The canisters seem incredibly light in the hand, like there is nothing in them.  I am used to propane fuel canisters where the liquid is quite heavy, but these are truly featherweight.  The Biggi is not to heavy to carry in a backpack, but it is quite bulky.

Trying it Out

O3Of course I had to try it out, so I broke open the seal on one of the Biggi canisters and took a few breaths.  I like the way the Biggi canister has a face mask where I can be reasonably certain the oxygen is getting into my nose and mouth.  The Mini and Skinni just are sprayed in the general direction of the mouth and nose and I breathe in and hope most of it gets in.  They have no face mask (see above photo), just a push down valve on the top of the canister.  The Biggi trigger worked well, I could feel the valve opening as well as hear the gas escape.

I didn't expect any big rush, but I did experience a slight increase in clarity, similar to what I experience by taking a few deep breaths.


I am looking forward to getting this product out into the backcountry and trying it out.  I have some high altitude training hikes planned in the next month, and I would like to see how well this product assists with my breathing challenges.

Good Things:

  • Very lightweight
  • The Minni and Skinni are slender enough that they will be easy to store in a backpack


  • Potential for wasting too much oxygen with the two smaller sizes

Long Term Report

Non-Hiking Use

O4During the warm months, which is about 1/2 the year here in Tucson, I try to swim laps regularly for conditioning.  Swimming is one of those exercises where one must breathe in a rhythmic fashion to match the stroke timing, I can't just pant like I do when hiking or running.  I thought the O+ product might be useful during my swimming workouts and indeed they are!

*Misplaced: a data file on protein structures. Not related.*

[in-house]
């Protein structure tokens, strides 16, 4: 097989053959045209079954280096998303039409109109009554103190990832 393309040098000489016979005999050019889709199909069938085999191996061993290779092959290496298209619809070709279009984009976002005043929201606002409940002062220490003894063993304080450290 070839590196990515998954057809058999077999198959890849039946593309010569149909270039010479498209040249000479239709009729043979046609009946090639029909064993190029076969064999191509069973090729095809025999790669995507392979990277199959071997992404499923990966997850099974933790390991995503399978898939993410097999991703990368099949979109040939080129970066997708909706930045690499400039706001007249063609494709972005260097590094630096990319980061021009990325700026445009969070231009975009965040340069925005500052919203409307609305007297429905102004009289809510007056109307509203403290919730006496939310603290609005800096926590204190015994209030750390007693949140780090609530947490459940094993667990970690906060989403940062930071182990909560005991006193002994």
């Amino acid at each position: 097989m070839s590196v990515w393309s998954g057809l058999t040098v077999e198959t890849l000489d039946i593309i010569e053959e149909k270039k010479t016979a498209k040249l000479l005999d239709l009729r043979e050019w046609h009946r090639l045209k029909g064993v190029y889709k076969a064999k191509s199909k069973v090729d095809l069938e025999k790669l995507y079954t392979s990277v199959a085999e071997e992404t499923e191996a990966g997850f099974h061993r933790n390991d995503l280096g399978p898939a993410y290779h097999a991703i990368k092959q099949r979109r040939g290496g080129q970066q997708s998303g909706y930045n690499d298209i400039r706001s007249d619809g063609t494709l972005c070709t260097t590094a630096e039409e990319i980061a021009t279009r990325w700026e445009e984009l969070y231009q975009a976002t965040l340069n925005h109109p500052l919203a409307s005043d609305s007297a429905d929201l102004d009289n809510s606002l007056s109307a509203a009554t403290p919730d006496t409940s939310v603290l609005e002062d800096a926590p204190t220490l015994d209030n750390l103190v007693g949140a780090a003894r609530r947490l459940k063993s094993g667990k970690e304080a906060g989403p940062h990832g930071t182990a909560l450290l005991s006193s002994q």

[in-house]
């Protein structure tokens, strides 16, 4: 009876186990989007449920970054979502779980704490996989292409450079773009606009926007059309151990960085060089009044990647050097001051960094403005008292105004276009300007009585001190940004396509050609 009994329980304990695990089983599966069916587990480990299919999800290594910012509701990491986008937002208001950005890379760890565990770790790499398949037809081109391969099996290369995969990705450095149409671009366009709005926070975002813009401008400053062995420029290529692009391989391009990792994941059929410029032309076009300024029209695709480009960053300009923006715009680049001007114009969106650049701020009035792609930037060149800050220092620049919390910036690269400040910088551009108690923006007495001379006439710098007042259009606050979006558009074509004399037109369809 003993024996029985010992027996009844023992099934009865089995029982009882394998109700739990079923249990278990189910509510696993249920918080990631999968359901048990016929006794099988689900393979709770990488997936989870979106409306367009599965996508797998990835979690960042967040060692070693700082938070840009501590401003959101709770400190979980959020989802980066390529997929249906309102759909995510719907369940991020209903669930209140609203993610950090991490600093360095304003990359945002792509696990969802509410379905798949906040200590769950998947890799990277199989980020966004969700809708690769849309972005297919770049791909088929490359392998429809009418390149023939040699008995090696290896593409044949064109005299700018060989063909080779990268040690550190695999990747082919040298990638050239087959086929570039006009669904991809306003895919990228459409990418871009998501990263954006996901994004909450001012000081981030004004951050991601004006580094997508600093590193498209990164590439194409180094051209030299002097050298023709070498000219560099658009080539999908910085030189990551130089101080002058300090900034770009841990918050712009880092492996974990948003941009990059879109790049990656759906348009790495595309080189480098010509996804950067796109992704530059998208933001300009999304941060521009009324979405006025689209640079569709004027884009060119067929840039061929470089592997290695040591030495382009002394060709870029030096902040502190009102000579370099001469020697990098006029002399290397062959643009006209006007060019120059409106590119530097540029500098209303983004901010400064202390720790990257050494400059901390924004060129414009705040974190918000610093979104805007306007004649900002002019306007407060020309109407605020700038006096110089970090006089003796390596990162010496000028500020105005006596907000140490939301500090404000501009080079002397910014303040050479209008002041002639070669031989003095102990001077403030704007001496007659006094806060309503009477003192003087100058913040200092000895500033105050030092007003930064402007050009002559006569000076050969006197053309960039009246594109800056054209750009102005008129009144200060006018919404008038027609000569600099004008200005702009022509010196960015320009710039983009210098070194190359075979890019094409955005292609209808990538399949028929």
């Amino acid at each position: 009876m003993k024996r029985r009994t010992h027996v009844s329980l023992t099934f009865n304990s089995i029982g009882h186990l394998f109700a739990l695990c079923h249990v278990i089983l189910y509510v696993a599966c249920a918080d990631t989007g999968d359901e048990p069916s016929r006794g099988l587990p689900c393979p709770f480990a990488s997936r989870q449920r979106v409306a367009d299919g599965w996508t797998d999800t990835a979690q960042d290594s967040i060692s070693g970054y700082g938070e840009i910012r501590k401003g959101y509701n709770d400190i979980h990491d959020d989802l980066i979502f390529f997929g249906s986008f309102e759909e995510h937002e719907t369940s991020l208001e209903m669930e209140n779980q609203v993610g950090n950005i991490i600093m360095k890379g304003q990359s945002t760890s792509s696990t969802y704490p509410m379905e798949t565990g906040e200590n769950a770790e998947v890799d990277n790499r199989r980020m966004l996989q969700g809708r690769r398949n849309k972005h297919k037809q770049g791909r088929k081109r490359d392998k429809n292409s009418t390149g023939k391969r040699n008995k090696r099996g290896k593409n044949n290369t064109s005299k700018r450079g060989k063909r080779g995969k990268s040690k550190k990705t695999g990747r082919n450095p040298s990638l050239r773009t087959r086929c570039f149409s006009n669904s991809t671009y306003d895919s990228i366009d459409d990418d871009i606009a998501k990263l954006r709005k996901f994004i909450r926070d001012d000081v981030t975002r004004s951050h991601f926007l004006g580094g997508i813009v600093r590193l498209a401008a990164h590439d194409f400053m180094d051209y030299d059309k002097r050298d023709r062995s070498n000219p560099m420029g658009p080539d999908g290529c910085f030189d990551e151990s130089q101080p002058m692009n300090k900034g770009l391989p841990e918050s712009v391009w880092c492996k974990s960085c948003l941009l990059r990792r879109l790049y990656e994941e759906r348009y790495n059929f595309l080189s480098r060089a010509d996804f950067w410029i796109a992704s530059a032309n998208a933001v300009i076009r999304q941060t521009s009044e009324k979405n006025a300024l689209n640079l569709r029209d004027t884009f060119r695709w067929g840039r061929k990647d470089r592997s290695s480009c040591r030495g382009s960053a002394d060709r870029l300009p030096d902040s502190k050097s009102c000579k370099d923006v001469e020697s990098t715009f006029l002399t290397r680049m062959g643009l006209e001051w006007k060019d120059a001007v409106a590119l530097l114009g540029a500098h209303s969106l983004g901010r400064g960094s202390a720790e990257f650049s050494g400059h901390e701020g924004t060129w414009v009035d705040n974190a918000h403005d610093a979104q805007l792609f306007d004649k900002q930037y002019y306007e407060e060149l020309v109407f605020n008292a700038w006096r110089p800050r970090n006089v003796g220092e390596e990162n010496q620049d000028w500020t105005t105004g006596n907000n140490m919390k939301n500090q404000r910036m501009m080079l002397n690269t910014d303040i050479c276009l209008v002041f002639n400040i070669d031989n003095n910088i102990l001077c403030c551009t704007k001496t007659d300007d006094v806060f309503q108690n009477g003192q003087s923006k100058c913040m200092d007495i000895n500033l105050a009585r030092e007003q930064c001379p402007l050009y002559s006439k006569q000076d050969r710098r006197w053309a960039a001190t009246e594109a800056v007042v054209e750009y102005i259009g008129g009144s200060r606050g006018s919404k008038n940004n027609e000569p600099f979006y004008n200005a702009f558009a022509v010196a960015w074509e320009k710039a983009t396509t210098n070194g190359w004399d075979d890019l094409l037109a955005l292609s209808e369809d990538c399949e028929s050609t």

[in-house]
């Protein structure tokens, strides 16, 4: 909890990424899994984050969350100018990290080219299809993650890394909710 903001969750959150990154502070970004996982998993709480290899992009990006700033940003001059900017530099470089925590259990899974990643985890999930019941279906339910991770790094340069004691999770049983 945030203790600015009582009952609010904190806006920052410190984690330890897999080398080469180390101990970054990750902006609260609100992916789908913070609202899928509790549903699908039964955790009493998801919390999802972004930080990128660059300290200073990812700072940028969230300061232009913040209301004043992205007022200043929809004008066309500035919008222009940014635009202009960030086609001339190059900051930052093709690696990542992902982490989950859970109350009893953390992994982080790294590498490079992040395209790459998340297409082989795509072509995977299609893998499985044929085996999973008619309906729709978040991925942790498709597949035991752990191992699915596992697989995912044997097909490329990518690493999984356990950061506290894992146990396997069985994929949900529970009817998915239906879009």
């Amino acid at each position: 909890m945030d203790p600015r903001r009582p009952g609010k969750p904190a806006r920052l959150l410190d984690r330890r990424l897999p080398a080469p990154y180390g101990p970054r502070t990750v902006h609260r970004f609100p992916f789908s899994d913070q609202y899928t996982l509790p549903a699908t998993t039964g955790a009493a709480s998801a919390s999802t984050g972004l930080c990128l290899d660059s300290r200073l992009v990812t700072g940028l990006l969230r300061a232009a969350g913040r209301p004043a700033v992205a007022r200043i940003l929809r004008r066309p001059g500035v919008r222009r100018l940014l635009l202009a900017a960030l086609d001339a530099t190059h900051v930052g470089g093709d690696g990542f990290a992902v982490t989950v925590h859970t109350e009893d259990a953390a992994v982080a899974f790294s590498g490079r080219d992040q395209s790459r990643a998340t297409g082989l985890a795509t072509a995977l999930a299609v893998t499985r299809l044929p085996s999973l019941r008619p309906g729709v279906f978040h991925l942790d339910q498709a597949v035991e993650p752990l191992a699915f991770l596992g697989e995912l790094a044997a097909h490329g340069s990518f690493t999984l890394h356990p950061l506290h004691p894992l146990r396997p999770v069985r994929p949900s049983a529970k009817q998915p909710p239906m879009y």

I typically will do 10 lengths or so of the pool, then take a short rest.  I found that if I left the O+ canister at the shallow end of the pool, then taking about five puffs of the pure oxygen after each 10 lap interval, that I recovered much faster.  What seemed to work for me was one pull of the oxygen, followed by two regular breaths, then repeated four more times was perfect.  Taking the two regular breaths between each O+ dispense felt more natural.

Between the goggles and breathing out of a canister I'm sure I looked pretty bizarre.  Good thing this was done in the privacy of my back yard.

Hiking Use - Testing Conditions

Distance Hiked
July 6-7, 2019 Tonto National forest, Pinal Peak just south of Globe, Arizona
~2 miles
(~3 km)
7600 ft
(2310 m)
Partly cloudy, 55-70 F
(13-21 C)
July 20-21, 2019
Chiricahua Wilderness, Southeast Arizona
Crest Trail
14 miles
(22.5 km)
8300-9450 ft
(2530-2880 m)
Sunny, breezy, 50-70 F
(10-21 C)
August 3-11, 2019
San Juan Mountains between Durango and Silverton, Colorado
Colorado Trail(s)
38 miles (61 km), 21 miles (34 km) backpacking
8000-12708 ft
(2440-3873 m)
Mix of rain and sun, temperatures 50-80 F (10-27 C)
September 12-13, 2019
Absaroka-Beartooth Wilderness near Big Timber Montana
West Boulder River
6 miles (9.7 km)
5542-5866 ft
(1689-1788 m)
Mostly sunny, temperatures 45-65 F (7-18 C)
September 15-18, 2019
Yellowstone National Park, Wyoming
Bechler River Trail
30 miles (48 km)
6400-8600 ft
(1950-2620 m)
Sunny the first and last day, cold and rainy the second and third day
25-65F (-4-18 C)
September 19-22, 2019
Grand Teton National Park, Wyoming
7+12+14=33 miles
(11+19+23=53 km)
6750-10400 ft
(2060-3170 m)
Sunny the first and last day, cold and rainy the second and third day
32-65F (0-18 C)

Pinal Peak